Friday, February 26, 2010

Work Day

I thought I'd write a little about some of the sewing going on here lately. For Sewing Hour Elisabethe and Abigail are learning their stitches beginning with the running stitch. I start the smallest beginners, they are 4 and 6, by stitching on plastic canvas using yarn and blunt tip needles. They are greatly proud of their newly learned skills, I don't have to pressure or force them at all. I think it's so sweet that they want to be like their Mama and Katie! Tabitha is still working on her tea towels, Rebekah is knitting with the loom and Katie is finishing up the trim on her new grey bodice. I have been working on a corded sunbonnet. It will have 4 sets of 6 cords each with quilting between the sets and is mostly handsewn.

A slightly better shot although you still can't make out the quilting. It's a chain design.

Thursday, February 25, 2010

Asa's Amber Teething Necklace

I have wanted an Amber Teething necklace for a long while now, but not having a teething baby I couldn't really justify a teething necklace. Actually, *I* could have, Mr. G however...... Anyway, Asa has been teething for quite some time and having a miserable time of it. He is *such* a big baby. :-) So, I finally got to order the necklace! When I first heard about these I thought it was complete bunkum; I mean, give me a break, how can amber beads kill pain? But a gal whose Father is a pharmacist said that there is indeed science behind it, amber was commonly added to medications because it is an analgesic. Far be it from me to dispute science. I guess it's fairly commonplace to use them elsewhere in the world and they are catching on here amongst crunchy folks. I got mine from Tiny Birds Organics, a nifty, thoroughly crunchy, Texas based company who appears to be sold out of the necklaces right now. :-/
I blogged about my Robert Land boots here. They are size 7B in great shape and I'd like to sell them or barter for them. They are $140 new and I'd like $85 for mine. Hopefully I can find a new home for them since we won't reenact anymore.
Syrup season is almost upon us and we're gearing up for a (hopefully) great year!

Monday, February 15, 2010

Prepare yourself to be amazed!

Prepare yourself to be amazed, for I, yes even I, have in fact knitted something. BE IT KNOWN: that the person formerly known as Not-Quite-A-Real-Woman-Because-She-Can't-Knit (snicker, snicker) has decided that though living vicariously through the knitting genius of others did in fact afford some benefit, the loss of self respect and perpetual whining got too tiresome and has, therefore, met its Waterloo.
So, without further ado, introducing my combination dish cloth/wash cloth. :-)
You might (or then again might not) remember that I couldn't purl, so I endeavored to learn this wily stitch through a book that I've had for about a decade. I *do not* learn well through books (that is such an understatement) but I can't watch YouTube videos and none of my knitting friends would consent to fly here and tutor me so I was forced to man up (so to speak) and just learn it already!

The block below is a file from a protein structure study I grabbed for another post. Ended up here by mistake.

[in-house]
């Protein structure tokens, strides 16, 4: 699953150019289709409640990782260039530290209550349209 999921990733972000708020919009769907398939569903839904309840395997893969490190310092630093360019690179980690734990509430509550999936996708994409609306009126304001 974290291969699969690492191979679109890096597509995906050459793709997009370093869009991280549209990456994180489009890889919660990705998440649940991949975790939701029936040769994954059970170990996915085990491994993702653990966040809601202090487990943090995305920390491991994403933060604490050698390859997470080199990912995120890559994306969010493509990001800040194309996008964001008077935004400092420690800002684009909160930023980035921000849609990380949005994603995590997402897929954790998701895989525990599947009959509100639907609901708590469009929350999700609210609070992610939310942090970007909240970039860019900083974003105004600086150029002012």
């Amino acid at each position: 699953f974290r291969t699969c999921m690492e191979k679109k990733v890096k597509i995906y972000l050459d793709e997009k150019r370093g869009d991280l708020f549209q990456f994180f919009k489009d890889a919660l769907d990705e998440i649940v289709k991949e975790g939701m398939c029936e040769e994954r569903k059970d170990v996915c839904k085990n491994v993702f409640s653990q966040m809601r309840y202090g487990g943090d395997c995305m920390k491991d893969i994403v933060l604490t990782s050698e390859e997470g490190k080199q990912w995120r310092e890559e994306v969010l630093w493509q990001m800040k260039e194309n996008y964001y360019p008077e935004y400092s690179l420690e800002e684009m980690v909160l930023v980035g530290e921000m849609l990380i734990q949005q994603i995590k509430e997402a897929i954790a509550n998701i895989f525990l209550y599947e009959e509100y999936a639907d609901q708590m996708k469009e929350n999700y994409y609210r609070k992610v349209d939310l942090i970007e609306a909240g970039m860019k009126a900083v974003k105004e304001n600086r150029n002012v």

However, *this next part is spoken in a small hushed voice*, I'm afraid that I didn't do it right. The opposite side is a mirror image of this side, can that be right? I tried to call a friend this morning to ask her, but naturally people can't be at home when I have momentous and Earth shattering questions about knitted dish cloths. What I thought I was doing was knitting 2 rows and then purling 2 rows, but the rows that look knitted on this side appear to be purled on the opposite side and the purled rows here look knitted back there, so I'm figuring my jubilation is in vain.

Any help or suggestions are appreciated. :-)

Monday, February 8, 2010

Well, darn it!

When I was hanging up laundry yesterday I happened to notice the deplorable state that Mr. G had let his socks slip into. He's only had these socks a month, but they were so foreworn that I mistook them for his old pair. Since they are wool and cost $9 a pair they are prime candidates for darning. Here is a step by step tutorial for anyone who would care to add this forgotten skill to their arsenal of frugal living tips.

Step 1: Find a forlorn pair of socks in need of some TLC and a ladle. I don't have a darning egg and the suggestion of using a lightbulb seems unwise. If you happen to get a little slap happy with the darning needle you might be tempted to say something a bit more robust than "darn it".
Step 2: Place the ladle in the sock to give yourself a good surface to work on, the fabric should not be so tight that it's stretched.
Step 3: I like to begin by taking running stitches around the rent, about a half inch out from the hole, to stabilize the tear. Not everybody does this but it makes it easier for me to keep my stitches even. Leave a 4-5" tail trailing, you will weave this in later.
Step 4: Begin sewing the warp threads using a running stitch. When you come to the rent just take a long stitch over it and continue with the running stitch on the other side.